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Bindmans is taking the Tony Nicklinson ‘right to die’ case to the Court of Appeal (CoA) after his wife Jane was given permission to proceed with her late husband’s legal battle.
The civil rights firm’s partner Saimo Chahal and Doughty Street Chambers’ Paul Bowen QC are instructed on the case which is challenging the legal ban on voluntary euthanasia.
Nicklinson, who suffered from locked-in syndrome after a stroke in 2005, wanted the law to be changed to allow doctors to help him end his life with dignity. He also claimed the current law on assisted suicide is incompatible with the European Convention of Human Rights.
However, in August the High Court ruled against the Bindmans client. The judgment also refused a a joined-up claim from Leigh Day & Co human rights partner Richard Stein on behalf of his physically disabled client ‘AM’ that the Director of Public Prosecutions (DPP) should clarify the law on assisted suicide. Stein instructed Philip Havers QC of One Office Crown Row and Matrix’s Adam Sandell (16 August 2012)
Tony Nicklinson died a week after the judgment and his wife Jane, who is administering his estate, applied to the CoA to take the case forward.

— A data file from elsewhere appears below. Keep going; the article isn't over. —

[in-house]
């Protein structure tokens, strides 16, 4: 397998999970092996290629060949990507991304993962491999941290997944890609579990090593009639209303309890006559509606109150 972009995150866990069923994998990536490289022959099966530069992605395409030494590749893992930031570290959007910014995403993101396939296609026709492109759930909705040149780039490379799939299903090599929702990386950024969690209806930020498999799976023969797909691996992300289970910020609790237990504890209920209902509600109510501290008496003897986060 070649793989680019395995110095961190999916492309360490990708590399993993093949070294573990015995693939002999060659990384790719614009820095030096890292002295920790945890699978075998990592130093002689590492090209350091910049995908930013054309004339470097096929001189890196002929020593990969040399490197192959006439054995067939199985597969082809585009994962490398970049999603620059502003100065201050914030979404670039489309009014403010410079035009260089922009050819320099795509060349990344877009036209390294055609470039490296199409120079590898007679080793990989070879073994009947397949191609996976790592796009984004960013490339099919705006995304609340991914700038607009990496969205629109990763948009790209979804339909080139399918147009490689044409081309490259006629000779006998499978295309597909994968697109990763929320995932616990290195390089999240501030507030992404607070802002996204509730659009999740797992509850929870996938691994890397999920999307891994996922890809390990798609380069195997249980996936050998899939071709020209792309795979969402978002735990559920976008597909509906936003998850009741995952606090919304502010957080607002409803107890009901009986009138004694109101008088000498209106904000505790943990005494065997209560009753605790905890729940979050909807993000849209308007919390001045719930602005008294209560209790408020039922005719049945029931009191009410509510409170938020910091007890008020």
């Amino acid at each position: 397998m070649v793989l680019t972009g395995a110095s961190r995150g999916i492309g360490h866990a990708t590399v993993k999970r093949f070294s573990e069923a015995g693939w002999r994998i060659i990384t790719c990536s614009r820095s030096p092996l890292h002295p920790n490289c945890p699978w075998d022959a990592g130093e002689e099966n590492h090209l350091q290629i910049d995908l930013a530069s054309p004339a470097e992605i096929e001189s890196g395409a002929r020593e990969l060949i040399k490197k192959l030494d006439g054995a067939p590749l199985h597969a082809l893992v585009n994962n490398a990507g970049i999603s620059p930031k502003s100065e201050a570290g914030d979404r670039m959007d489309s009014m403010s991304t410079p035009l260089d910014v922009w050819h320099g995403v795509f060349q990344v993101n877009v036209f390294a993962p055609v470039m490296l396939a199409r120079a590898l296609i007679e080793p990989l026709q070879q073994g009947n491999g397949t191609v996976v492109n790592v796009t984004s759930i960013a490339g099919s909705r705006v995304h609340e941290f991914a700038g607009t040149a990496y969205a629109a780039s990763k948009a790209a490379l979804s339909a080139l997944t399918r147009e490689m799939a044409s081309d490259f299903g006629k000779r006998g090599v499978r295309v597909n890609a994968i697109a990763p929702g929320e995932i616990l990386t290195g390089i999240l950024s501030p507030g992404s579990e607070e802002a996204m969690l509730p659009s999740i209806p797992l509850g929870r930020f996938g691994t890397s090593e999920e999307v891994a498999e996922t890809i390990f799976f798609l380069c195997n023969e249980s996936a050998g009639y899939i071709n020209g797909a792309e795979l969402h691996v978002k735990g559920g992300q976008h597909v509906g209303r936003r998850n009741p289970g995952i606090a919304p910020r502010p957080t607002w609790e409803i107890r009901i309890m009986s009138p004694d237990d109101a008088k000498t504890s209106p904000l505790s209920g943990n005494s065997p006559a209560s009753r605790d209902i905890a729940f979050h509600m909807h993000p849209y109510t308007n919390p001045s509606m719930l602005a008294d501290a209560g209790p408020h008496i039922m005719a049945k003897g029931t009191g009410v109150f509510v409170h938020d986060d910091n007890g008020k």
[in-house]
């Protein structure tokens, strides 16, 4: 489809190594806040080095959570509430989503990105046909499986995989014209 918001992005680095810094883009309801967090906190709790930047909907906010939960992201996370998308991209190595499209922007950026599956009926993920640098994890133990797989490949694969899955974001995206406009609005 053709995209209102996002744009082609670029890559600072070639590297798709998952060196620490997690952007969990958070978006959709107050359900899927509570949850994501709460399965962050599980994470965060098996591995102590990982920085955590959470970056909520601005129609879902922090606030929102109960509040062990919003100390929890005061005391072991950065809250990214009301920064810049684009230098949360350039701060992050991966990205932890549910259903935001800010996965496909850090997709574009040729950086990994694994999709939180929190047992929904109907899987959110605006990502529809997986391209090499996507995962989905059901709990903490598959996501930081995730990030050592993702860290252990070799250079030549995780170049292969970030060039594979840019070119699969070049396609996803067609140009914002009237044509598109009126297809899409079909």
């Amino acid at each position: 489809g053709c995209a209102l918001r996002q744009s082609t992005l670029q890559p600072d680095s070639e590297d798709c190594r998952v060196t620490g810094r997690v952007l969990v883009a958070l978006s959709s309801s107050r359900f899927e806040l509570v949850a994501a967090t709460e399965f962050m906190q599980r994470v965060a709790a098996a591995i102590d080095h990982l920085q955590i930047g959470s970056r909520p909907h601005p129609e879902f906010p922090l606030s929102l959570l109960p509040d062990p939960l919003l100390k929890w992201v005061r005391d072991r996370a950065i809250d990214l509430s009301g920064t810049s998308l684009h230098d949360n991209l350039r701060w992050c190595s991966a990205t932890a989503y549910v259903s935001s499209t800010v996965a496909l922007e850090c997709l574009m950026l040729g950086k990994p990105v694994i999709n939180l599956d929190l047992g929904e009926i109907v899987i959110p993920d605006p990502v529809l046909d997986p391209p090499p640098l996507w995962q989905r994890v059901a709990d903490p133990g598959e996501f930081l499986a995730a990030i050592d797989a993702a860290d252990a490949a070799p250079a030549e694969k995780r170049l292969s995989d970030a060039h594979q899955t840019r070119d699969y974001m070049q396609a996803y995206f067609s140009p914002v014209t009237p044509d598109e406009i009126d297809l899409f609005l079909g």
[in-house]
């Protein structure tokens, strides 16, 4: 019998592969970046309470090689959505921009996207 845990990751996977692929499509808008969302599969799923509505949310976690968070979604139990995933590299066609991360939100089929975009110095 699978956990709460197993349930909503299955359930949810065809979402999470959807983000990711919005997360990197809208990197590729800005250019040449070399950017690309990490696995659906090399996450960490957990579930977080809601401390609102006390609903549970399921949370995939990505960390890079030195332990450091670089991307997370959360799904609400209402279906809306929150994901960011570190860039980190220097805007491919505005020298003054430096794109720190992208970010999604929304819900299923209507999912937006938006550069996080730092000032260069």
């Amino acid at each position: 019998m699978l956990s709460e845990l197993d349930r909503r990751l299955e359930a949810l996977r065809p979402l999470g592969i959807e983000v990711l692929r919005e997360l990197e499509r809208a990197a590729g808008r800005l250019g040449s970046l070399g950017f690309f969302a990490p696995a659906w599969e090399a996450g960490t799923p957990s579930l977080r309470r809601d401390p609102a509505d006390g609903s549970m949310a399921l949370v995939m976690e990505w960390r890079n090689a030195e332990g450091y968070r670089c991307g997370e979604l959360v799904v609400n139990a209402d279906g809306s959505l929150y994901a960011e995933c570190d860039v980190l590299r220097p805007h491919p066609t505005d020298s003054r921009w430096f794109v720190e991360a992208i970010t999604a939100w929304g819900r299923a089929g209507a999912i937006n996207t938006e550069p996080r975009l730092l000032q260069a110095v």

The CoA has made an order that she can take the case to appeal with a protective costs order in place so that she will not be liable for the costs of her opponent.
Chahal said: “The court has rightly recognised that there are very important issues in the case which need to be fully considered by a higher court. The judge granting the orders to Jane also recognised that the claims involve issues of wider public significance in granting Jane Nicklinson costs protection. The next stage is an exciting one in terms of development of the law in the area of choices about ending life with dignity.”
The firm also revealed in a statement that other potential clients had come forward and that it was “possible” a second claimant could join the case.